5

Question

Is it possible to store the variable width of a node and use that width to calculate the text width of another node in TikZ?

Example

I have a list of similar nodes side-by-side (inline, not overlaid). Let's call the left column of nodes "A" and the right column of nodes "B". Column A nodes contain a number (counter variable, which means the node gets wider at each digit carry-over). Column B nodes should have some text width minus the text width of the corresponding node in column A.

  • get width of node A = \fontsize{50}{60}\selectfont\countervalue{}

  • text width of node B = (\textwidth) - (width of node A)

I think the answer I am looking for is hidden somewhere in this answer.

8

Did I understand correctly?

\documentclass[border=5mm,tikz]{standalone}
\usetikzlibrary{calc}
\usepackage{lipsum}
\begin{document}

\begin{tikzpicture}
\foreach\j in {1,10,100}{
\node[outer sep=0] (a-\j) at (0,{-7*log10(\j)}) {\j};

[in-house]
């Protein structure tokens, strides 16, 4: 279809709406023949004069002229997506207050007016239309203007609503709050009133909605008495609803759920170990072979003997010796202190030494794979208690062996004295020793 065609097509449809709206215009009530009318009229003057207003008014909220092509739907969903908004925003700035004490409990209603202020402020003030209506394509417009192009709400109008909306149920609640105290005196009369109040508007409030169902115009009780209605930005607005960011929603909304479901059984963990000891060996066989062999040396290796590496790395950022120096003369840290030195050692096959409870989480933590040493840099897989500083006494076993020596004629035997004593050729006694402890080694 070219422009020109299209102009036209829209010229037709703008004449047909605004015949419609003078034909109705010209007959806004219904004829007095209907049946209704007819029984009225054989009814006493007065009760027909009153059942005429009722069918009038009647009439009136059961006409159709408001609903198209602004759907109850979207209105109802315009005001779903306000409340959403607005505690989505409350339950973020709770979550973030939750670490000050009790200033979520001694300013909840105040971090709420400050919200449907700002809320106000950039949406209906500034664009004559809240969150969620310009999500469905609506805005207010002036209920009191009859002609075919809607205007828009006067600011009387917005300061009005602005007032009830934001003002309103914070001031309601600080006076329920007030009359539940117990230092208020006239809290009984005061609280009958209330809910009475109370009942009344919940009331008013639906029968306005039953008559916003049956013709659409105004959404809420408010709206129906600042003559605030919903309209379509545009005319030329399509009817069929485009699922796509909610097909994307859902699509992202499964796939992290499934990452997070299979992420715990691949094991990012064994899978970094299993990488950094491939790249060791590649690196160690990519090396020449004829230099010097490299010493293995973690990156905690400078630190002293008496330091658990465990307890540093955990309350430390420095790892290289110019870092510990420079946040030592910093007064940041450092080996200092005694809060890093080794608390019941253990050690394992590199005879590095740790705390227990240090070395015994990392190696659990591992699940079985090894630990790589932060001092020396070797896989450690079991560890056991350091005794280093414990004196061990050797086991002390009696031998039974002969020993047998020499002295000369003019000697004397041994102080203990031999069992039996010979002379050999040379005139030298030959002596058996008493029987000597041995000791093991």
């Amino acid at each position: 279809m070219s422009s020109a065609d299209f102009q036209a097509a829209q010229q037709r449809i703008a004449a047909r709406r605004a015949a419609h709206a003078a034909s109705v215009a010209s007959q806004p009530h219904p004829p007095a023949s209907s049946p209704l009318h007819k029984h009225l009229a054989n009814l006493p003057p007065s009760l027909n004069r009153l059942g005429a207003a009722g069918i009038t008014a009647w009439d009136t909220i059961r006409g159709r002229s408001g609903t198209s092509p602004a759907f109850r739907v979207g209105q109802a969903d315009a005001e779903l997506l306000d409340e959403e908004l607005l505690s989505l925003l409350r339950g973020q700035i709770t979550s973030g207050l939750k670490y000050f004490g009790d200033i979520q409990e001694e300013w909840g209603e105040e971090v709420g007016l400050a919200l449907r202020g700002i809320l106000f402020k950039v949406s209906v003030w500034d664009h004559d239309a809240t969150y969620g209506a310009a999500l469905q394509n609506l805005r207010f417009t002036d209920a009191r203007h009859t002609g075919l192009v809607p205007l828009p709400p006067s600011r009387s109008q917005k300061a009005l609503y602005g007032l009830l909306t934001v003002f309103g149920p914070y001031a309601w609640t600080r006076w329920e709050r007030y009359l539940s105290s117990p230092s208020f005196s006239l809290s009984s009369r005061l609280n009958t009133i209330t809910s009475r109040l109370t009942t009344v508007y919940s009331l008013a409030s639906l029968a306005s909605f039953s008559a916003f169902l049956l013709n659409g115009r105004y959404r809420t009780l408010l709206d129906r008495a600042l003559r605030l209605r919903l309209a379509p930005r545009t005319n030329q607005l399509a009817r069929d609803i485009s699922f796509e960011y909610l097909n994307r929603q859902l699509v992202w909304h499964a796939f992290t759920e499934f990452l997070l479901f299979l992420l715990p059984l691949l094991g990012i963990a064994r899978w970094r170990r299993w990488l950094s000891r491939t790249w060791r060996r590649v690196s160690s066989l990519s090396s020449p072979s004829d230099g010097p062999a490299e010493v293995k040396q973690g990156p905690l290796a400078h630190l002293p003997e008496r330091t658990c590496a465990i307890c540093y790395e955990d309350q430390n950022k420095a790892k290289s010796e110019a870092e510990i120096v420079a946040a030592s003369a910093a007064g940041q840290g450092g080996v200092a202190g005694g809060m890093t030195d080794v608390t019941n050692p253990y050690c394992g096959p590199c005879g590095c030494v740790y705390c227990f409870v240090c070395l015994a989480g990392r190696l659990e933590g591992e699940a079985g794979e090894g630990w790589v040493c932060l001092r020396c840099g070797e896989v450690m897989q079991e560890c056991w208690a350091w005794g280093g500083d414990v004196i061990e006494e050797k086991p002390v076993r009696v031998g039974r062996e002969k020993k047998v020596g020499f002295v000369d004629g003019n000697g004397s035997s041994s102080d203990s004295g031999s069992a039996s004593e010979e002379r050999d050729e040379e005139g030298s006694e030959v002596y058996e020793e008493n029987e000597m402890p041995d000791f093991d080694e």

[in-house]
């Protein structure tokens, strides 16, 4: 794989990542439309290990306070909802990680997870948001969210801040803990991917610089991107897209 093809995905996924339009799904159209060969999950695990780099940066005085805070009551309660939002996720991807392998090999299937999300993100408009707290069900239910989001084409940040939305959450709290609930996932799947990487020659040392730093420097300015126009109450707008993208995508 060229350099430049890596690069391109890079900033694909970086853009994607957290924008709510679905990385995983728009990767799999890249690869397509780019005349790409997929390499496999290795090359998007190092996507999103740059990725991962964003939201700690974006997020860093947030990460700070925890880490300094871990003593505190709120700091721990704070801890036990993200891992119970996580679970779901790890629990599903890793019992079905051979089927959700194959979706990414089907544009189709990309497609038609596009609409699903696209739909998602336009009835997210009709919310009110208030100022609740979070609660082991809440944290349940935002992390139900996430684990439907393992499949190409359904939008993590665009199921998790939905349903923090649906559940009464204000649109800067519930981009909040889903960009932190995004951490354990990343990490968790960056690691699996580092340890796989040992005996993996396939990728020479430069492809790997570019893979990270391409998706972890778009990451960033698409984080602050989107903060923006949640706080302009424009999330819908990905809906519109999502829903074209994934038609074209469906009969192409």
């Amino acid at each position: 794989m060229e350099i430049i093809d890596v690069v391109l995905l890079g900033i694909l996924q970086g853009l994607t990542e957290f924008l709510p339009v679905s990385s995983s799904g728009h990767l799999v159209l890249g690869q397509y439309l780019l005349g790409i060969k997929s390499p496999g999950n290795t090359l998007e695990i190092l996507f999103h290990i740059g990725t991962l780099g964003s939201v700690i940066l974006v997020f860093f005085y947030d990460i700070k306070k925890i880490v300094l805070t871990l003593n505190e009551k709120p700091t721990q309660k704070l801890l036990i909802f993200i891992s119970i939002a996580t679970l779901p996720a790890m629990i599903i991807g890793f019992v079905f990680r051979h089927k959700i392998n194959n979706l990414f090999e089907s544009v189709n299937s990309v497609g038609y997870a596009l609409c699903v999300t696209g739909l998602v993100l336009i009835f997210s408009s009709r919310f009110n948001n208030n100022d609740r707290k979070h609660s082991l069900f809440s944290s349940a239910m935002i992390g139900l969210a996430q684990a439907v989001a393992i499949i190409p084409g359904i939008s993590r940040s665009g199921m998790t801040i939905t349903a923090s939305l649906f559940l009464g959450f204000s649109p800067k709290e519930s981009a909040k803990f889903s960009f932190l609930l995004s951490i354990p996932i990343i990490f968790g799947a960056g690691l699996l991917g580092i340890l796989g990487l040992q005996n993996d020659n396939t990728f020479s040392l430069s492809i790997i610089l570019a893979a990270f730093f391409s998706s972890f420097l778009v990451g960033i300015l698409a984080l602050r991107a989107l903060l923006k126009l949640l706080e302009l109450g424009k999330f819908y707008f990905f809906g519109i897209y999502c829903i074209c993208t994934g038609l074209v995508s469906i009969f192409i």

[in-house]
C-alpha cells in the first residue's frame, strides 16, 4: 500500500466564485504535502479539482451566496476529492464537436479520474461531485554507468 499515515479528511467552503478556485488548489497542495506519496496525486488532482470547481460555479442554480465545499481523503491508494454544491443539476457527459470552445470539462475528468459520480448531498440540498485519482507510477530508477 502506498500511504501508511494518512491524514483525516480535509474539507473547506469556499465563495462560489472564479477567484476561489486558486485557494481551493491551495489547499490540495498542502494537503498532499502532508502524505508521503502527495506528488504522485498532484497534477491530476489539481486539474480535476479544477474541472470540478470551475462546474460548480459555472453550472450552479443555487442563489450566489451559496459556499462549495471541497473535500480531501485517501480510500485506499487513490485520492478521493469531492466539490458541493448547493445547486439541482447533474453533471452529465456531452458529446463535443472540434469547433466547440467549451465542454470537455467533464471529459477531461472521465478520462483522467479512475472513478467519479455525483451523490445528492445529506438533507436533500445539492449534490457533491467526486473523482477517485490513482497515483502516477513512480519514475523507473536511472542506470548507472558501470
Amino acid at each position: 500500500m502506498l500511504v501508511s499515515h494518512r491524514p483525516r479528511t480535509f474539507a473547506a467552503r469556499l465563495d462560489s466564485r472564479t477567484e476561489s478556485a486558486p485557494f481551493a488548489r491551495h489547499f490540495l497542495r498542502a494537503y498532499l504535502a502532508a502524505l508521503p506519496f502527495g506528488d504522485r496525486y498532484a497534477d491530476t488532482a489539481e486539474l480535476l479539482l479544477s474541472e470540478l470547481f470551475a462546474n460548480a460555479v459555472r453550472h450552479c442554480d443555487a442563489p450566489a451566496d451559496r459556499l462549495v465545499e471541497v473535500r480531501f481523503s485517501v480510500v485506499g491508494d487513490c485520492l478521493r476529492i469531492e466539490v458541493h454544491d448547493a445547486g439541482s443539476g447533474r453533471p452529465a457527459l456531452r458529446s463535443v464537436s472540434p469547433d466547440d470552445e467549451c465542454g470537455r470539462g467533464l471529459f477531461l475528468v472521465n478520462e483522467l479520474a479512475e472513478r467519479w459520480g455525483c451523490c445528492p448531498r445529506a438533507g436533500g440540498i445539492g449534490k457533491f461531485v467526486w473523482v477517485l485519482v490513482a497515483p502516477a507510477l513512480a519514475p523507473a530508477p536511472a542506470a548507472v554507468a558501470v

\path let \p1=($(a-\j.east)-(a-\j.west)$) 
  in 
  node[anchor=west,text width=\textwidth-\x1] (b-\j) at (a-\j.east) 
    {\lipsum[1]};
}
\end{tikzpicture}
\end{document}

enter image description here

  • Hey yes sort of... I was hoping to learn from this how to derive \x in your example, but I am still unsure of what \x is and where it came from. I expected to see the width of the first node being set somewhere (like in a pgf variable). – Jonathan Komar Feb 8 '15 at 21:55
  • 2
    @macmadness86: The width of node A is the distance between its west and east anchors. In the example above, the point \p1 is calculated by subtracting A.west from A.east (@percusse used the a-\j as node name instead of A, but the idea is the same). To refer to the x-coordinate of point \p1, you can use \x1, which is equal to the x-coordinate of A.east minus the x-coordinate of A.west. This difference is exactly the width of node A. – Herr K. Feb 8 '15 at 22:21

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